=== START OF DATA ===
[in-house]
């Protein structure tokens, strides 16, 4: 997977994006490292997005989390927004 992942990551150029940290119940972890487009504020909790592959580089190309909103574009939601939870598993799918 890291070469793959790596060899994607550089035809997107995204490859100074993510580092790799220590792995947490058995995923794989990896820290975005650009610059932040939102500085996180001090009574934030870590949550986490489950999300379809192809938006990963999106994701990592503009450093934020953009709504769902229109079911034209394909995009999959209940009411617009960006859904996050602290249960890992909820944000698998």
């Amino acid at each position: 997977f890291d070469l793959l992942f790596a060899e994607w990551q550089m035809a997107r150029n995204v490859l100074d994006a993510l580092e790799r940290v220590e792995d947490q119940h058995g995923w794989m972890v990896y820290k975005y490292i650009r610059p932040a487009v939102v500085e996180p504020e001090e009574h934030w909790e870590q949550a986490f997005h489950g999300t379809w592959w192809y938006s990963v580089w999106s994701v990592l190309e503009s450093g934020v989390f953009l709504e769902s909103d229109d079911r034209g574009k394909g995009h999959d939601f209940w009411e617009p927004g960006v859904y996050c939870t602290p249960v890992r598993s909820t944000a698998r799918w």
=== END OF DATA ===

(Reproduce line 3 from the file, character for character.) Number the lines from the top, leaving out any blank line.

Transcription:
């Amino acid at each position: 997977f890291d070469l793959l992942f790596a060899e994607w990551q550089m035809a997107r150029n995204v490859l100074d994006a993510l580092e790799r940290v220590e792995d947490q119940h058995g995923w794989m972890v990896y820290k975005y490292i650009r610059p932040a487009v939102v500085e996180p504020e001090e009574h934030w909790e870590q949550a986490f997005h489950g999300t379809w592959w192809y938006s990963v580089w999106s994701v990592l190309e503009s450093g934020v989390f953009l709504e769902s909103d229109d079911r034209g574009k394909g995009h999959d939601f209940w009411e617009p927004g960006v859904y996050c939870t602290p249960v890992r598993s909820t944000a698998r799918w």